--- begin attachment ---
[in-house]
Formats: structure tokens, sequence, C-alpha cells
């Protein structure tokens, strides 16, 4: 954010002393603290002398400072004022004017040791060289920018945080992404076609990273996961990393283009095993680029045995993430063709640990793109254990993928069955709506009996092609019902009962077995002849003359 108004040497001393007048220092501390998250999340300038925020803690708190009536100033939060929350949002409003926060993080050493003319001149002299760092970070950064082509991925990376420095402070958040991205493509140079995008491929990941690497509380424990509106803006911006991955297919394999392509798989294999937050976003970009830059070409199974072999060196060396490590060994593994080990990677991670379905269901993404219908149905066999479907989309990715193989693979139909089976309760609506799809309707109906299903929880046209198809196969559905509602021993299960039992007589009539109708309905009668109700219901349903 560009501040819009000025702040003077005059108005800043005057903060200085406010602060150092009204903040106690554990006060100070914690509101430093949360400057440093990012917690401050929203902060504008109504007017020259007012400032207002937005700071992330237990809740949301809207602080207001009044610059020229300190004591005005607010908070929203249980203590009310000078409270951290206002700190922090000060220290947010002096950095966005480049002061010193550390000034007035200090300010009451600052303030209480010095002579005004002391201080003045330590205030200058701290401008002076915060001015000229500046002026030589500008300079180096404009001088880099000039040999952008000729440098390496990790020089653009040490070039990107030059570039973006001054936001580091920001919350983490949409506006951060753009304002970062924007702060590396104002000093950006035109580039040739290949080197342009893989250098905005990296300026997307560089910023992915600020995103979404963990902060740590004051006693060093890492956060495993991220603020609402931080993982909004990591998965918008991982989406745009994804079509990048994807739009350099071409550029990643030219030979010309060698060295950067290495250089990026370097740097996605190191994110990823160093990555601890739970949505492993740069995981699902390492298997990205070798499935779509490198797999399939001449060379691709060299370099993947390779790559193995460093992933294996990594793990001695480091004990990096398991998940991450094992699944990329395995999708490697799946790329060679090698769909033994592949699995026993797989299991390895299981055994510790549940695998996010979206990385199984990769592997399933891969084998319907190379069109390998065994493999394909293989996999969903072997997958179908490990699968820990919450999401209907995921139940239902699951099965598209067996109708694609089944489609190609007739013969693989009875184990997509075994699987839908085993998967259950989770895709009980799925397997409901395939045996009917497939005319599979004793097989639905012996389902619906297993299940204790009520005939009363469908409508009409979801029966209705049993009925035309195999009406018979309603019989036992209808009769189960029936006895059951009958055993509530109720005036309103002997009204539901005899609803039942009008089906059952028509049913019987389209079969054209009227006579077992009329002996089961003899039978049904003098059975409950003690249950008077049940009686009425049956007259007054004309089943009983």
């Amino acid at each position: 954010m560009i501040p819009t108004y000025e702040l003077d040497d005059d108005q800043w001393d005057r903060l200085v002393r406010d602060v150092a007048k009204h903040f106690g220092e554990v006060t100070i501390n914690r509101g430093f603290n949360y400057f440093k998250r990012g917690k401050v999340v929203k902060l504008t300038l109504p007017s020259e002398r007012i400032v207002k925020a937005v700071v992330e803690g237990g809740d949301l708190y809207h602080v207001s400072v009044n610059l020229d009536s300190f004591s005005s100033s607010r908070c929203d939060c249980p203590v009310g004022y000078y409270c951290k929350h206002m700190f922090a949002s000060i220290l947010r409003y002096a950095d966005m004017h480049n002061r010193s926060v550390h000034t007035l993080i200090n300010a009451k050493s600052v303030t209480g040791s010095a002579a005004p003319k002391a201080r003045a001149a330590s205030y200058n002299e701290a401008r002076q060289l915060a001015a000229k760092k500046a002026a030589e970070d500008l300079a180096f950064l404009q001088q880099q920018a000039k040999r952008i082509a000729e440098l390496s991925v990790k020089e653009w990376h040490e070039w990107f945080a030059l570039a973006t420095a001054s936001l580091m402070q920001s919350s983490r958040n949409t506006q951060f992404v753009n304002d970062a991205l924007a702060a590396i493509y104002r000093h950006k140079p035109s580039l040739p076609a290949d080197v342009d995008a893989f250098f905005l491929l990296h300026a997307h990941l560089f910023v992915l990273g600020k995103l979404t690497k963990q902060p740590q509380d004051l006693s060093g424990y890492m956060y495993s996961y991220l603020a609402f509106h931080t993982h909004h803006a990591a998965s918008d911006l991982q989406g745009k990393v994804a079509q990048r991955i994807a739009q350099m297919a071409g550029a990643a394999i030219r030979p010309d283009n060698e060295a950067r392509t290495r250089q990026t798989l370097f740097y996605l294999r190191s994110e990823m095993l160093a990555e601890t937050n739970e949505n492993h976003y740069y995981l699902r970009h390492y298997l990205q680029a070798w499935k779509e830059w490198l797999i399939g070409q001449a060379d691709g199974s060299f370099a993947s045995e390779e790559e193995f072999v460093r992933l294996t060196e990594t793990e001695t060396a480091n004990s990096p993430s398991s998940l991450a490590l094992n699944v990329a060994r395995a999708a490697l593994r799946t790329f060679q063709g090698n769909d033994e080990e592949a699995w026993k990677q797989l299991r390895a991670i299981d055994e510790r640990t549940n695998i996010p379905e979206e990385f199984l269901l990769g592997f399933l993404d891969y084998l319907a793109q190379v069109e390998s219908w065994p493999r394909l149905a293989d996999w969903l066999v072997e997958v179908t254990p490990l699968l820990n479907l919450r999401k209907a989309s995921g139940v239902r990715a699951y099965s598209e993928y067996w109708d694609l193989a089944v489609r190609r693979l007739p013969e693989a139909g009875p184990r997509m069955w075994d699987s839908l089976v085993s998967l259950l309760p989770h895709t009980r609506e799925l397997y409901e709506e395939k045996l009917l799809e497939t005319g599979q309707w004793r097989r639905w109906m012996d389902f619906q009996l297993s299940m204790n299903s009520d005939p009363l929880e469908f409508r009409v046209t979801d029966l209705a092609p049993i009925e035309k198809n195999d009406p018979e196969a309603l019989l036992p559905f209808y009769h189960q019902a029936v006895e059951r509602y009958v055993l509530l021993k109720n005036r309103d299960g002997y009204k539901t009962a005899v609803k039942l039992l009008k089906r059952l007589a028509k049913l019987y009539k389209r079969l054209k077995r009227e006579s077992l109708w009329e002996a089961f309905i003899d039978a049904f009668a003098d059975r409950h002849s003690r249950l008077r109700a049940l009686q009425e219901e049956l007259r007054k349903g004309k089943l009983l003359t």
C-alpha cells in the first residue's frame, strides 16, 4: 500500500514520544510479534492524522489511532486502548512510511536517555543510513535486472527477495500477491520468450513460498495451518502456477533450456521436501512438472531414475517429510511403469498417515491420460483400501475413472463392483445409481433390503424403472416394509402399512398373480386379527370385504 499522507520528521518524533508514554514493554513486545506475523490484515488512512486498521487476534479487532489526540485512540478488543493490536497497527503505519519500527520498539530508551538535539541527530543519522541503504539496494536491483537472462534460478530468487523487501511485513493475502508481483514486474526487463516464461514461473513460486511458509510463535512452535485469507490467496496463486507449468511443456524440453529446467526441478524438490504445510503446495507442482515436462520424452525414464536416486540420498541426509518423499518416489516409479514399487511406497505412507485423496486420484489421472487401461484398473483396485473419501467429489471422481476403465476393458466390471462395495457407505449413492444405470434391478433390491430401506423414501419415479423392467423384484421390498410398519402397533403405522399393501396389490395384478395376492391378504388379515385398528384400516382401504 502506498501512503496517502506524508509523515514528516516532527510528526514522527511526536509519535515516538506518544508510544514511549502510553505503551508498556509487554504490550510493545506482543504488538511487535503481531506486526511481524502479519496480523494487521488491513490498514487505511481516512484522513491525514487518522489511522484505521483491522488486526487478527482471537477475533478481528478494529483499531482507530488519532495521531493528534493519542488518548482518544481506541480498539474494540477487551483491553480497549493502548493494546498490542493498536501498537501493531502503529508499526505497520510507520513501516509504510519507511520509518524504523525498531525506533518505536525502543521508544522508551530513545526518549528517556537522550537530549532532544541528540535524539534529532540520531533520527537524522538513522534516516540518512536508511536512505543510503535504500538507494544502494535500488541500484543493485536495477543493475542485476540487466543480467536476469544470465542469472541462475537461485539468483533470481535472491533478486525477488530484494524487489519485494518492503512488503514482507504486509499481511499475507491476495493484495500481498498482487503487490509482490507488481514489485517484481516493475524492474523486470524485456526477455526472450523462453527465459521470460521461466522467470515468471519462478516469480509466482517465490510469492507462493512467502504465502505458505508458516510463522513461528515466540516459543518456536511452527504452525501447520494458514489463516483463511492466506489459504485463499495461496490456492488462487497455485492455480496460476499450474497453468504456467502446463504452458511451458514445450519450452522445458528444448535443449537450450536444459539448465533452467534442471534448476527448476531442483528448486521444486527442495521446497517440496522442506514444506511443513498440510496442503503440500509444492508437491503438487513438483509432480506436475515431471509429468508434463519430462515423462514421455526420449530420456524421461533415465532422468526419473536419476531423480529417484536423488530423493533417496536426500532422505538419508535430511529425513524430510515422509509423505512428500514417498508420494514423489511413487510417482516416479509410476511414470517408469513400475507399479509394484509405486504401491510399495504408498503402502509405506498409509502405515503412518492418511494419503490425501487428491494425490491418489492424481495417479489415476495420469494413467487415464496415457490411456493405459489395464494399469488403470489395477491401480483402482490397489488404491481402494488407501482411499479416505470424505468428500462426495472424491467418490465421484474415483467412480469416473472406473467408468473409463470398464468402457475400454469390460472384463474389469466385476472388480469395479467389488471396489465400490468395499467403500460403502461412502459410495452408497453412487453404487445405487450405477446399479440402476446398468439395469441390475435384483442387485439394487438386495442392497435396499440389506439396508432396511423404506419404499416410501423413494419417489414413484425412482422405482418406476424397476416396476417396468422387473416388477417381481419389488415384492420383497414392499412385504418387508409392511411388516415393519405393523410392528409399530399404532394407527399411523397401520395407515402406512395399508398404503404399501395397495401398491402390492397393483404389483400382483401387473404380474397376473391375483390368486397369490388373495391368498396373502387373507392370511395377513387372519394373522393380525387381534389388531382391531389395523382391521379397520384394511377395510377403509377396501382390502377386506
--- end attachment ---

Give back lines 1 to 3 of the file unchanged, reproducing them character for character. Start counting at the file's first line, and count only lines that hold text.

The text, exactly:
[in-house]
Formats: structure tokens, sequence, C-alpha cells
């Protein structure tokens, strides 16, 4: 954010002393603290002398400072004022004017040791060289920018945080992404076609990273996961990393283009095993680029045995993430063709640990793109254990993928069955709506009996092609019902009962077995002849003359 108004040497001393007048220092501390998250999340300038925020803690708190009536100033939060929350949002409003926060993080050493003319001149002299760092970070950064082509991925990376420095402070958040991205493509140079995008491929990941690497509380424990509106803006911006991955297919394999392509798989294999937050976003970009830059070409199974072999060196060396490590060994593994080990990677991670379905269901993404219908149905066999479907989309990715193989693979139909089976309760609506799809309707109906299903929880046209198809196969559905509602021993299960039992007589009539109708309905009668109700219901349903 560009501040819009000025702040003077005059108005800043005057903060200085406010602060150092009204903040106690554990006060100070914690509101430093949360400057440093990012917690401050929203902060504008109504007017020259007012400032207002937005700071992330237990809740949301809207602080207001009044610059020229300190004591005005607010908070929203249980203590009310000078409270951290206002700190922090000060220290947010002096950095966005480049002061010193550390000034007035200090300010009451600052303030209480010095002579005004002391201080003045330590205030200058701290401008002076915060001015000229500046002026030589500008300079180096404009001088880099000039040999952008000729440098390496990790020089653009040490070039990107030059570039973006001054936001580091920001919350983490949409506006951060753009304002970062924007702060590396104002000093950006035109580039040739290949080197342009893989250098905005990296300026997307560089910023992915600020995103979404963990902060740590004051006693060093890492956060495993991220603020609402931080993982909004990591998965918008991982989406745009994804079509990048994807739009350099071409550029990643030219030979010309060698060295950067290495250089990026370097740097996605190191994110990823160093990555601890739970949505492993740069995981699902390492298997990205070798499935779509490198797999399939001449060379691709060299370099993947390779790559193995460093992933294996990594793990001695480091004990990096398991998940991450094992699944990329395995999708490697799946790329060679090698769909033994592949699995026993797989299991390895299981055994510790549940695998996010979206990385199984990769592997399933891969084998319907190379069109390998065994493999394909293989996999969903072997997958179908490990699968820990919450999401209907995921139940239902699951099965598209067996109708694609089944489609190609007739013969693989009875184990997509075994699987839908085993998967259950989770895709009980799925397997409901395939045996009917497939005319599979004793097989639905012996389902619906297993299940204790009520005939009363469908409508009409979801029966209705049993009925035309195999009406018979309603019989036992209808009769189960029936006895059951009958055993509530109720005036309103002997009204539901005899609803039942009008089906059952028509049913019987389209079969054209009227006579077992009329002996089961003899039978049904003098059975409950003690249950008077049940009686009425049956007259007054004309089943009983």